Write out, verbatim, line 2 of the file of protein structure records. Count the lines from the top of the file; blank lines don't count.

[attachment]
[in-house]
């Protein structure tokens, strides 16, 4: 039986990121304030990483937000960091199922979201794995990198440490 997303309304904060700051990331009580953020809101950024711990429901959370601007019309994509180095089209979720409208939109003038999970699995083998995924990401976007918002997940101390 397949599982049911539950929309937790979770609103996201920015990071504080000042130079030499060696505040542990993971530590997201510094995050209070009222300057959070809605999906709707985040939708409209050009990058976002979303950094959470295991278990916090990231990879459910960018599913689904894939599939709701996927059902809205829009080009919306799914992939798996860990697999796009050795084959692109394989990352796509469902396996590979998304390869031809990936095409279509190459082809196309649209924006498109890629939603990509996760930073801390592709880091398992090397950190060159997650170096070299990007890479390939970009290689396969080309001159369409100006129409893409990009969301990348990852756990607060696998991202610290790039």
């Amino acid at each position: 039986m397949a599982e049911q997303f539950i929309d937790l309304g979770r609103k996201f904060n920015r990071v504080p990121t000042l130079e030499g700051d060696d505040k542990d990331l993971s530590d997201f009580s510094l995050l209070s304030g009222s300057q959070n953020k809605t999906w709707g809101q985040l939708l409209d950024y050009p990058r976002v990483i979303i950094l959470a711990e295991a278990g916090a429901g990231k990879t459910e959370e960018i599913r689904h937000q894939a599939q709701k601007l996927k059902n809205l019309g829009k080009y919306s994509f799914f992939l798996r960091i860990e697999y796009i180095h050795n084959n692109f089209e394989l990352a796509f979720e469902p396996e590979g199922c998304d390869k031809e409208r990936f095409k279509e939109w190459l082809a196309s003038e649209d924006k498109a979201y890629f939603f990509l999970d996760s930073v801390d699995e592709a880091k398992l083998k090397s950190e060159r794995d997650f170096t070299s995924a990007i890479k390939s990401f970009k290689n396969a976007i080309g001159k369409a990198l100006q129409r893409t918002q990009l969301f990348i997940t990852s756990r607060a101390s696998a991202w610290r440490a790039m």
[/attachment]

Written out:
């Protein structure tokens, strides 16, 4: 039986990121304030990483937000960091199922979201794995990198440490 997303309304904060700051990331009580953020809101950024711990429901959370601007019309994509180095089209979720409208939109003038999970699995083998995924990401976007918002997940101390 397949599982049911539950929309937790979770609103996201920015990071504080000042130079030499060696505040542990993971530590997201510094995050209070009222300057959070809605999906709707985040939708409209050009990058976002979303950094959470295991278990916090990231990879459910960018599913689904894939599939709701996927059902809205829009080009919306799914992939798996860990697999796009050795084959692109394989990352796509469902396996590979998304390869031809990936095409279509190459082809196309649209924006498109890629939603990509996760930073801390592709880091398992090397950190060159997650170096070299990007890479390939970009290689396969080309001159369409100006129409893409990009969301990348990852756990607060696998991202610290790039």